Reflections from AAG 2015 on the notion of slow scholarship

“So the issue,” writes Martell, “is not speed, but control over speed. … In effect what slow is reintroducing is being human and well-being.”

The above quote is one of the arguments presented in a forthcoming article in ACME: An International E-journal for Critical Geographies advocating a movement For Slow Scholarship. Written by Alison Mountz and colleagues, the article develops a feminist ethics of care that challenges the isolating effects and embodied work conditions inherent to the increasing demands placed on academics within the neoliberal university.

The collectively written article explores alternatives to the fast-paced, metric-oriented neoliberal university – an argument contextualised in: a) an examination of how “the ‘slow’ in slow scholarship is not just about time, but about structures of power and inequality”, and b) the premise that “Care work is work. It is not self-indulgent; it is radical and necessary.”

This argument defines my experience of this year’s Association of American Geographers Annual Conference in Chicago. One of the highlights for me was a double-session titled Feminists on the Frontlines (see Twitter: #femfrontlines). The sessions included both lessons learnt within feminist geography in the past and reflections on how to forge the future. The stories shared by the panellists were heartfelt, honest, and raw yet simultaneously empowering in their effort to rectify how “the embodied realities of this workplace and worktime are rarely discussed” and how “the effects of the neoliberal university are written on the body.” As Mountz et al. articulately express:

“The business enterprise of academic life in the neoliberal university produces a work rhythm that is rushed, riddled with anxiety and pressure to be ever-present. Sometimes life gets in the way. Overwhelming pressures can lead to paralysis, and scholarship can come to a complete halt. Collective commitments to slow scholarship, fostered by academic alliances and friendships, can help us to come out of moments of depression or exhaustion, lest we drown in shame, loss, and discontentment.”

I felt the direct power of sharing and caring in my contribution to another double-panel-session on Grieving Witnesses: the Politics of Grief in the Field. My story of becoming a grieving witness in the process of witnessing grief during research was but one of fifteen similar yet vastly different expressions of how we as academic care, yet simultaneous fail to administer an ethics of care towards ourselves in the process of surviving within the neoliberal university.

The importance of thriving, not just surviving within academia, was one of the key points made in the #femfrontlines sessions and the forthcoming article:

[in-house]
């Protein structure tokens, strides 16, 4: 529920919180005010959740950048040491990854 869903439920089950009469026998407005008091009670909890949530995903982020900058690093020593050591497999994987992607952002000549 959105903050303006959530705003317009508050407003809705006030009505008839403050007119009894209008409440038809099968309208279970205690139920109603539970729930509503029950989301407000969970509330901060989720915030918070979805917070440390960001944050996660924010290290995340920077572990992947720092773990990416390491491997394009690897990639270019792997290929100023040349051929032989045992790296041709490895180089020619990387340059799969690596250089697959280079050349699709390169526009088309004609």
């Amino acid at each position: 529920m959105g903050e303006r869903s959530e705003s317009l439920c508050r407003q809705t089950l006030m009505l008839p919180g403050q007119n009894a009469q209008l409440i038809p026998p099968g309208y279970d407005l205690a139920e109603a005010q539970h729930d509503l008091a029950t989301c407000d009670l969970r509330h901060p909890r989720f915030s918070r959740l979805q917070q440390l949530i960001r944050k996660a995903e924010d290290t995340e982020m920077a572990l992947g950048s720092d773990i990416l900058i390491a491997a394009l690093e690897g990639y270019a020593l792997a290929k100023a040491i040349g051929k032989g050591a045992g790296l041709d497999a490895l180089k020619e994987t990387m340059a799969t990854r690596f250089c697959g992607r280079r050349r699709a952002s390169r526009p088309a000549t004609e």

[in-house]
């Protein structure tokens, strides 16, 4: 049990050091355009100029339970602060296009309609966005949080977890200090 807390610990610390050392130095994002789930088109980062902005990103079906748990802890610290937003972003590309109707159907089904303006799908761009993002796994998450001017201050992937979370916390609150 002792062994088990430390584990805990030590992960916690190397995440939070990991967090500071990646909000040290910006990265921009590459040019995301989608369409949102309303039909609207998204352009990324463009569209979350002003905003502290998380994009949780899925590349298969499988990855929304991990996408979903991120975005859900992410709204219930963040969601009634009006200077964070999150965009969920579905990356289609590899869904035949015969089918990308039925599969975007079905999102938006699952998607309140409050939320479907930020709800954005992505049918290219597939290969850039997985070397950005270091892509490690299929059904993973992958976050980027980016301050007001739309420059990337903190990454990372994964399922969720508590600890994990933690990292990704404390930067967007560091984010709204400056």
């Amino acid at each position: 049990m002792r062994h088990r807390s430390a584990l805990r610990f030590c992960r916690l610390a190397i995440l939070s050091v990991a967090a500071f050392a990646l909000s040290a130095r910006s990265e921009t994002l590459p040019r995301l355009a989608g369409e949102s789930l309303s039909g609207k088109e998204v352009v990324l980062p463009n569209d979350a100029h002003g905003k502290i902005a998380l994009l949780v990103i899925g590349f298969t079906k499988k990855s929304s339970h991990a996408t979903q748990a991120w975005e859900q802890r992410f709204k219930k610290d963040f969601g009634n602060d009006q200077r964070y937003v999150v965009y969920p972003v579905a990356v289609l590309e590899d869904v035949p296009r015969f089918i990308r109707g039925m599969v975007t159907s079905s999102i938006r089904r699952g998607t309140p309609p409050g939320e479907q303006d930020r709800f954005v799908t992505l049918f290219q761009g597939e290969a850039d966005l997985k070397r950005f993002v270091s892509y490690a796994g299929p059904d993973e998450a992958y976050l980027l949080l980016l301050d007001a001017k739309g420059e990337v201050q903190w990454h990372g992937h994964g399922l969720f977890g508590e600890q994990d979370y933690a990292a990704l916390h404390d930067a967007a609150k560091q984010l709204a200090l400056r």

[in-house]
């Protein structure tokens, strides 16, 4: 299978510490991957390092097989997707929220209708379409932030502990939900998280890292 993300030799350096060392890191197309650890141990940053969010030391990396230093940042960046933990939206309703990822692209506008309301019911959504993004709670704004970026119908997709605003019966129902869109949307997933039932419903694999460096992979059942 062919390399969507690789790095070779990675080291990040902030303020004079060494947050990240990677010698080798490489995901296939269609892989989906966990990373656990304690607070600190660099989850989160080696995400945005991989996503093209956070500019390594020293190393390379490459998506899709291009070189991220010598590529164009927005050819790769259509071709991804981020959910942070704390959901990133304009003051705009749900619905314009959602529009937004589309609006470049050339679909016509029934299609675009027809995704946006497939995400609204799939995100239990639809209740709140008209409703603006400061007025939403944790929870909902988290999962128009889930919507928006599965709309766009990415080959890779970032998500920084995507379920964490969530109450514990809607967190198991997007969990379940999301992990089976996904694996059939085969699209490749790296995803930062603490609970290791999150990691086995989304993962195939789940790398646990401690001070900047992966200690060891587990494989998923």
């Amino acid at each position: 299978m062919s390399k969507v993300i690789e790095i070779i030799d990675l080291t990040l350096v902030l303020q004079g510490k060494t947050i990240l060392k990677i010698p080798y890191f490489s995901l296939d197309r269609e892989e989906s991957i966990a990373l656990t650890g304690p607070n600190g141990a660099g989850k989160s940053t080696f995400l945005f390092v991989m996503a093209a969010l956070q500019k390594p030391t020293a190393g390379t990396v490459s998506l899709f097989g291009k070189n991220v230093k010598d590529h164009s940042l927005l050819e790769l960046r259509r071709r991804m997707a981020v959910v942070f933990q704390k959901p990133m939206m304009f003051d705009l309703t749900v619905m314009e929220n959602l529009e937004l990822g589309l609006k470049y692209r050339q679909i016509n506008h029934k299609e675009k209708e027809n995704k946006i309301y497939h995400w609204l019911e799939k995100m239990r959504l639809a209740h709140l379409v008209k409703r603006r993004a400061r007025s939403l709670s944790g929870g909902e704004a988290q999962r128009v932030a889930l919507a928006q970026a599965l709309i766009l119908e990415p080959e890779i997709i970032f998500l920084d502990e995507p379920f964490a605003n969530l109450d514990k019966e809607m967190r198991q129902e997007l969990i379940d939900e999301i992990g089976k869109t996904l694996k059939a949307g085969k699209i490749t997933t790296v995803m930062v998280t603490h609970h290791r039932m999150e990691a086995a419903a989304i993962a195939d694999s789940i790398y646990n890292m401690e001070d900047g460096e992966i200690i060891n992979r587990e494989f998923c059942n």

“Counting culture leads to intense, insidious forms of institutional shaming, subject-making, and self-surveillance. It compels us to enumerate and self-audit, rather than listen and converse, engage with colleagues, students, friends and family, or involve ourselves in the meaningful and time-consuming work that supports and engages our research and broader communities. … What if we counted differently? Instead of articles published or grants applied for, what if we accounted for thank you notes received, friendships formed, collaborations forged?”

A strong ethics of care within academia and the notion of slow scholarship resonate greatly with me. Yet bringing them to bear in everyday life evokes feelings of vulnerability and of being overwhelmed. The ten feminist strategies for slow scholarship as collective action provided by Mountz et al. are therefore both reassuring and invigorating. Early career researchers and seasoned professors alike are encouraged to:

  1. Talk about and support slow strategies.
  2. Count what others don’t.
  3. Organise.
  4. Take care … we must take care of ourselves before we can take care of others. But we must take care of others.
  5. Write fewer e-mails.
  6. Turn off email.
  7. Make time to think.
  8. Make time to write (differently) … what we say and how we say it matters.
  9. Say no. Say yes.
  10. Reach for the minimum (i.e. good enough is the new perfect) … [it] allows for a focus on quality – rather than quantity – and acknowledges the need for balance.

I return from the AAG enriched by the stories fellow academics shared during the conference, and look forward to the Institute of Australian Geographer’s Annual Conference in July, where researcher self-care is the core focus of the pre-conference workshop organised by the IAG Hazards, Risks and Disasters Study Group.

7 thoughts on “Reflections from AAG 2015 on the notion of slow scholarship